US 20040086185 A1 Abstract A method for multiple cue integration based on a plurality of objects comprises the steps of: (a) deriving an ideal transition graph and ideal transition probability matrix from examples with known membership from the plurality of objects; (b) deriving a relationship of the plurality of objects as distance graphs and distance matrices based on a plurality of object cues; (c) integrating the distance graphs and distance matrices as a single transition probability graph and transition matrix by exponential decay; and (d) optimizing the integration of the distance graphs and distance matrices in step(c) by minimizing a distance between the ideal transition probability matrix and the transition matrix derived from cue integration in step (c), wherein the integration implicitly captures prior knowledge of cue expressiveness and effectiveness.
Claims(13) 1. A method for multiple cue integration based on a plurality of objects, said method comprising the steps of:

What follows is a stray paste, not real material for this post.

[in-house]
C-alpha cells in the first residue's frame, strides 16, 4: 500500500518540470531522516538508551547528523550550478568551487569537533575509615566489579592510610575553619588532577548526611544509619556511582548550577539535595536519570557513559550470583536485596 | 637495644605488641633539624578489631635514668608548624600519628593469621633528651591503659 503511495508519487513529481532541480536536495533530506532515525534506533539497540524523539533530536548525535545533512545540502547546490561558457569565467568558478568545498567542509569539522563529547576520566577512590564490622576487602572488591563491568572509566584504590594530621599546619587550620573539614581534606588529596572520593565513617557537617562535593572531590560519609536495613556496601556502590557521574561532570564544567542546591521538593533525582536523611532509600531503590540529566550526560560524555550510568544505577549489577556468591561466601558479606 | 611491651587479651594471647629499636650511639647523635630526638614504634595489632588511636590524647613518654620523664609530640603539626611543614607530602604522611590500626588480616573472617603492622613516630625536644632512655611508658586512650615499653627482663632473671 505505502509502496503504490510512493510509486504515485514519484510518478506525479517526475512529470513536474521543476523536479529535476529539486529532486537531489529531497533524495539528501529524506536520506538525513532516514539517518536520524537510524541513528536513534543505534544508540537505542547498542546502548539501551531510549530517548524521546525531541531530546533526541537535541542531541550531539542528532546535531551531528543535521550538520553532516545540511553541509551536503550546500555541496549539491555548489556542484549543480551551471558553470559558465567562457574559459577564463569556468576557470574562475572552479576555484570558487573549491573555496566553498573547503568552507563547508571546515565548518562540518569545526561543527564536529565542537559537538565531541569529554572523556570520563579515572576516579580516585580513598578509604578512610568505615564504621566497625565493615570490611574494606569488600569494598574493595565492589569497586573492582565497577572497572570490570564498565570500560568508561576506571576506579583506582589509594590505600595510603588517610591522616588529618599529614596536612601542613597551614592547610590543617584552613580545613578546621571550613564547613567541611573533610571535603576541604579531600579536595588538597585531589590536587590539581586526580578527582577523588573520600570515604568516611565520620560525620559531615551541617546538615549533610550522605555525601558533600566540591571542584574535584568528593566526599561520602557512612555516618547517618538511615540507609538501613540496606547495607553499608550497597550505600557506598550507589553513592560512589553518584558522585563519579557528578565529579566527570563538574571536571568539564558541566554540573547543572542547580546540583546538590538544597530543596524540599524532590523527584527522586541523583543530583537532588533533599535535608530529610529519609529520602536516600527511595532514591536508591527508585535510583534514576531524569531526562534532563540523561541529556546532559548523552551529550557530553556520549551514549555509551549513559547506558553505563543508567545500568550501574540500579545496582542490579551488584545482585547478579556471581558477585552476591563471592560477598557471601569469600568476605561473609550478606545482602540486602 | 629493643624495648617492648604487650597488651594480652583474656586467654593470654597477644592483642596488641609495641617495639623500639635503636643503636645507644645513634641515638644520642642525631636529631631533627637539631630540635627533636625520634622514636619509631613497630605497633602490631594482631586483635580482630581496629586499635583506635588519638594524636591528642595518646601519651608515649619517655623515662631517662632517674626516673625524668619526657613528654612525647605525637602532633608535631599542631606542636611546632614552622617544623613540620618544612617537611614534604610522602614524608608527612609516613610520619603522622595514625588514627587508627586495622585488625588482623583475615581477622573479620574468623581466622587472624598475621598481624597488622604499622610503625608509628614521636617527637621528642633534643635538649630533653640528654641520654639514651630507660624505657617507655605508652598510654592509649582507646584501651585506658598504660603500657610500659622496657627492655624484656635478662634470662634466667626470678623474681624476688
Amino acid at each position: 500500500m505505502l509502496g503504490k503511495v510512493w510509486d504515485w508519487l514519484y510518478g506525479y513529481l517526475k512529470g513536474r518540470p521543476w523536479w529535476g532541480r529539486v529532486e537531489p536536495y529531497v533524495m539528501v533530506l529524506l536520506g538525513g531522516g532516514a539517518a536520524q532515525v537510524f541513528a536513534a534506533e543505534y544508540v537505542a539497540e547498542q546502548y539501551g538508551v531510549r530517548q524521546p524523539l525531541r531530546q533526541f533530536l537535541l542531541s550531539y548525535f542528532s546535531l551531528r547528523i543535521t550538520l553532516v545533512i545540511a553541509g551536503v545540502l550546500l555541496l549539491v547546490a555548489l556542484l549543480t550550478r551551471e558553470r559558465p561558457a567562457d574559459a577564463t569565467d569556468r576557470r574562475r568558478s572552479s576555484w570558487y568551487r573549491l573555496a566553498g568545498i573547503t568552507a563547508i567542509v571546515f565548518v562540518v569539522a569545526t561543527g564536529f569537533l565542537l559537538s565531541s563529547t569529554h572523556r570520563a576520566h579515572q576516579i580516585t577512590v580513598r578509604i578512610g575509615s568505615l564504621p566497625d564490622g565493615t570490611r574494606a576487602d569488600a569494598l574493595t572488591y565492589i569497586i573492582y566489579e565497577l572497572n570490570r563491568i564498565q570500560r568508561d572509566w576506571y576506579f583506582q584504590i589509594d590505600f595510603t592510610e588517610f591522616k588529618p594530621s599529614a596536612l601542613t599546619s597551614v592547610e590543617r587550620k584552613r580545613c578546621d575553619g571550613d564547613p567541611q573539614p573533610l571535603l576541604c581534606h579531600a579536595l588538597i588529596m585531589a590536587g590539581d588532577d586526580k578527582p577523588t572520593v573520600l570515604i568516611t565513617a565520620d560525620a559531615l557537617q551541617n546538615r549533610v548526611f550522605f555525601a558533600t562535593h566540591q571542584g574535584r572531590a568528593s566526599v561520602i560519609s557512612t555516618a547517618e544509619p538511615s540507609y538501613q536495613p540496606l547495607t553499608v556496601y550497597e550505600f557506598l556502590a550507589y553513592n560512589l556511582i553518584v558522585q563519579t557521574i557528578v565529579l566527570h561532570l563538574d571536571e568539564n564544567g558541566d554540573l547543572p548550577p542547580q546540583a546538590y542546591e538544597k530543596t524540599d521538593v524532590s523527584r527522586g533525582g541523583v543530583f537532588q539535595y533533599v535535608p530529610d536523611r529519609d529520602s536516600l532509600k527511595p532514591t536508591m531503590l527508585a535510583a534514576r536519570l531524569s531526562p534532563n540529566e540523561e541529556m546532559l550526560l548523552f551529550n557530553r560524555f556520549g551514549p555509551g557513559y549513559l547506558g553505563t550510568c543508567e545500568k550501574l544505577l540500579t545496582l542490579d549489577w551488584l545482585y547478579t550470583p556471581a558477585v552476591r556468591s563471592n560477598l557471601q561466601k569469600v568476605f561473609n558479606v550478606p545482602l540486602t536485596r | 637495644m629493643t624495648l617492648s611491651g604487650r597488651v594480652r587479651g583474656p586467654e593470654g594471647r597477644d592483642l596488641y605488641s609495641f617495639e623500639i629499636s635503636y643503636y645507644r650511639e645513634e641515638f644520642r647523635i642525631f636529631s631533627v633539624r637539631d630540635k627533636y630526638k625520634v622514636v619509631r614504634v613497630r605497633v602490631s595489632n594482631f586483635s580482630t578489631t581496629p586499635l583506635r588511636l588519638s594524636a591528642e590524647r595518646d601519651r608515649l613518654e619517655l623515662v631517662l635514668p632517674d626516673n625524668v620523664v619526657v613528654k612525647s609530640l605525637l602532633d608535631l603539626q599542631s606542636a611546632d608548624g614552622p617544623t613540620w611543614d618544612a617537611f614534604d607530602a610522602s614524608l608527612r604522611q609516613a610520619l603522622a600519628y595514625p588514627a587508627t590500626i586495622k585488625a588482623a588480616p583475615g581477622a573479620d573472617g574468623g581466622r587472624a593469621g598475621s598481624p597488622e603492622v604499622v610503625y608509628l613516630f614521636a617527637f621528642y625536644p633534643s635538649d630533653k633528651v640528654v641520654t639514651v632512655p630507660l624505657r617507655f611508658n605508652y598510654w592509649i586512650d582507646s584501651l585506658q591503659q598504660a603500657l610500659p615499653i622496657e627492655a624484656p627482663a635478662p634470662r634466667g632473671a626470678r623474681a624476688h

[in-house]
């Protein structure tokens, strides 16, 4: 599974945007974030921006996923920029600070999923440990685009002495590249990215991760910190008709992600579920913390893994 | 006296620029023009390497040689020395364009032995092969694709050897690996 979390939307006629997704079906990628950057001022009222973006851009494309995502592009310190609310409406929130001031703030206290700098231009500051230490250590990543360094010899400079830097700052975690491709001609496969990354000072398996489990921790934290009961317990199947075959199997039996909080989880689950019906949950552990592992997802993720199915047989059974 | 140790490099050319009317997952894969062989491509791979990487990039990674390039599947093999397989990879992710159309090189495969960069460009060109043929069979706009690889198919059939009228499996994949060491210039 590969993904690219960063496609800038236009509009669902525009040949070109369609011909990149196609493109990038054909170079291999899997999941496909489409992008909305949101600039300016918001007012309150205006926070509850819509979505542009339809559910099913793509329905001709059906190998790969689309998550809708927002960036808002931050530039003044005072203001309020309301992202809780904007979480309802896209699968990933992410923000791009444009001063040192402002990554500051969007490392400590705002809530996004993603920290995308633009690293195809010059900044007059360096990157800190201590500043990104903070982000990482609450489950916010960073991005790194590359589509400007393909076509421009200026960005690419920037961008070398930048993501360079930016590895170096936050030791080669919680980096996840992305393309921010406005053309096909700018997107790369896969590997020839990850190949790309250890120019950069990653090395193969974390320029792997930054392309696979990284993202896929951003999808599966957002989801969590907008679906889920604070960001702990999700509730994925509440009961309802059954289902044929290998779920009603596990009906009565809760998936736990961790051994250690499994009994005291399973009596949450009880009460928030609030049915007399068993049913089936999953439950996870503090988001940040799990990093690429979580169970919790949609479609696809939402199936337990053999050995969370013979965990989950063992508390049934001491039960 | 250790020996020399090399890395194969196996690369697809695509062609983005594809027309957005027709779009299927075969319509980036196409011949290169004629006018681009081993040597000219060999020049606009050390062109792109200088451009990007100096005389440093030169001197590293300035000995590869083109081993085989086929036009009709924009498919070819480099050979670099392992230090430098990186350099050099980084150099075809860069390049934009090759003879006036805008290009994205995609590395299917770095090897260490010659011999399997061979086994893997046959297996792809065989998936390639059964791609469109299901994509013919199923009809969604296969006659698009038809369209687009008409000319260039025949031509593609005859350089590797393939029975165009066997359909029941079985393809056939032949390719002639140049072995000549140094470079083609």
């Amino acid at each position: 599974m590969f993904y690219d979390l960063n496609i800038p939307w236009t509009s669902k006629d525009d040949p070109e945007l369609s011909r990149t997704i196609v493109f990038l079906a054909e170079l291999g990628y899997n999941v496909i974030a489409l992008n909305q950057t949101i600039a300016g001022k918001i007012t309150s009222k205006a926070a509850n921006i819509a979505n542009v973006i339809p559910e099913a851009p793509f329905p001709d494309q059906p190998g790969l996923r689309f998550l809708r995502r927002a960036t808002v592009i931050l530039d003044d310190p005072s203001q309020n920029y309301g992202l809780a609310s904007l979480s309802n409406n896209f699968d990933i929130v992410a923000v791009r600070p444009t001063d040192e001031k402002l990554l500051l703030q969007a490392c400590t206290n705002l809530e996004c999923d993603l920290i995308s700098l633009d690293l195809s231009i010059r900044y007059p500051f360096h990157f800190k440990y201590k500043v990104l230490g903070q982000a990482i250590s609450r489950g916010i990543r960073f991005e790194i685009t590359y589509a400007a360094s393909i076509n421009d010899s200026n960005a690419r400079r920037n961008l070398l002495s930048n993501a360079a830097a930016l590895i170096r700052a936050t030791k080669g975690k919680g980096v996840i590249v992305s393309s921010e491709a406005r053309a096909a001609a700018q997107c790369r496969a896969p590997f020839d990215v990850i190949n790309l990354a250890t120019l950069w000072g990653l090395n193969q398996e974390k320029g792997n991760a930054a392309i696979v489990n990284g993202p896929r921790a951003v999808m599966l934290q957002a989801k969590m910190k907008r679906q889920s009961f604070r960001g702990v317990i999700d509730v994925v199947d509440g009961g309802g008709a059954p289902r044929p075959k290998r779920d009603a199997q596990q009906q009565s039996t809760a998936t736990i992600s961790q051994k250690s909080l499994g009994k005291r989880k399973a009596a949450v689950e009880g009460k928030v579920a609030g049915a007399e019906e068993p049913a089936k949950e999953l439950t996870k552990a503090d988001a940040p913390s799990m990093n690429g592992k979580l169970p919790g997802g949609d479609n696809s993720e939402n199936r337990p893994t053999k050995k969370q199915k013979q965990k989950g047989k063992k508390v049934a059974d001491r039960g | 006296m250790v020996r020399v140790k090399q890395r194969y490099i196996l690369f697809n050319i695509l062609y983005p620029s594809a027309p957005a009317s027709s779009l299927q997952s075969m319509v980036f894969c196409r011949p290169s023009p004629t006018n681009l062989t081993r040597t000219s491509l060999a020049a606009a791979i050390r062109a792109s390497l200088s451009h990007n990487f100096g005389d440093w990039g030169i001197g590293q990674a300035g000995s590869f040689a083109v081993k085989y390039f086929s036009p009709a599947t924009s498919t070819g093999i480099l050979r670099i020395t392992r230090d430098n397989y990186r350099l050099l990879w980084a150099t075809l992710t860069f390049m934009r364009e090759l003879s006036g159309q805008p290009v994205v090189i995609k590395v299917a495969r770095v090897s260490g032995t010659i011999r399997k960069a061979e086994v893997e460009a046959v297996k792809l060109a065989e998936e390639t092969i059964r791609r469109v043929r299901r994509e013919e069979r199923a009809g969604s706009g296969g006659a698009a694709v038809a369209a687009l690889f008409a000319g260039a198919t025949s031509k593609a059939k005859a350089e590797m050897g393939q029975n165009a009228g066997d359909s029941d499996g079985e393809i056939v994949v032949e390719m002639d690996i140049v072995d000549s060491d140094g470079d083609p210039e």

(a) deriving an ideal transition graph and ideal transition probability matrix from examples with known membership from the plurality of objects; (b) deriving a relationship of the plurality of objects as distance graphs and distance matrices based on a plurality of object cues; (c) integrating the distance graphs and distance matrices as a single transition probability graph and transition matrix by exponential decay; and (d) optimizing the integration of the distance graphs and distance matrices in step(c) by minimizing a distance between the ideal transition probability matrix and the transition matrix derived from cue integration in step (c), wherein the integration implicitly captures prior knowledge of cue expressiveness and effectiveness. 2. The method of 3. The method of 4. The method of 5. The method of 6. The method of 7. The method of 8. The method of 9. The method of 10. The method of 11. The method of 12. The method of 13. A computer storage medium having instructions stored therein for causing a computer to perform the method of Description [0001] The invention relates generally to the field of pattern classification of a plurality of objects, and in particular to model adaptation using multiple cues. [0002] The problem of classifying a plurality of unsorted objects into coherent clusters has long been studied. The task is to classify the unsorted objects into groups (clusters) following certain criteria. One of the criteria is minimization of the intra-cluster distance (the distance between the objects in the same cluster) and maximization of the inter-cluster distance (the distance between objects in different clusters). Another example is to classify a plurality of objects by showing a few examples such that the rest of the objects are labeled in a similar way. It is an important task with wide applications in various scientific and engineering disciplines. [0003] Recently, there has been special attention given to the graph based approach, i.e., casting a domain specific problem to a general graph representation followed by graph partition. A graph G(V,E) is a mathematical representation of a set of nodes V and edges E. A node v [0004] There are alternative approaches, such as statistical pattern classification and Bayesian network analysis, to classify a plurality of objects into clusters. These schemes extract features from objects and cast them into high dimensional feature space. The task of classification is then carried out by defining the decision boundaries in the feature space. However, there is a tradeoff between the discrimination power and the computational expense. Feature vectors with larger dimensionality are more discriminative, however they reside in higher dimensional space and require more expensive computations. Even worse, they require sufficient (sometimes formidable) training data to learn the prior statistical distribution, especially in a high dimensional feature space. Instead, a graph-based approach takes the similarity of the feature vectors as graph weights, which are decoupled from feature dimensionality. There are also well-studied and efficient algorithms in graph theory for graph partition, making the graph-based approach very attractive. [0005] Casting a domain specific problem to a graph representation followed by a graph cut has been used in a variety of applications to classify a plurality of objects. For example, WO patent application No. 0173428, “Method and system for clustering data”, to R. Shamir and R. Sharan, discloses a method to classify a set of elements, such as genes in biology, by the use of the graph representation (with the similarity of the fingerprints derived from genes) and graph cut. [0006] There is also a rich literature on this topic. Selected published papers listed include: (1) “An optimal graph theoretic approach to data clustering: theory and its application to image segmentation,” by Z. Wu and R. Leahy, [0007] While the generic graph partition is of universal interest and importance, the pre-processing step of assigning the graph weights is essential for the success of a specific task. When multiple object cues are available, such as color, texture, time stamp, motion, etc., how to integrate the expressive ones as a composite measure is an issue. Cue integration combines similarity measures from various cues to a composite and normalized measure. A popular choice of cue integration is exponential decay,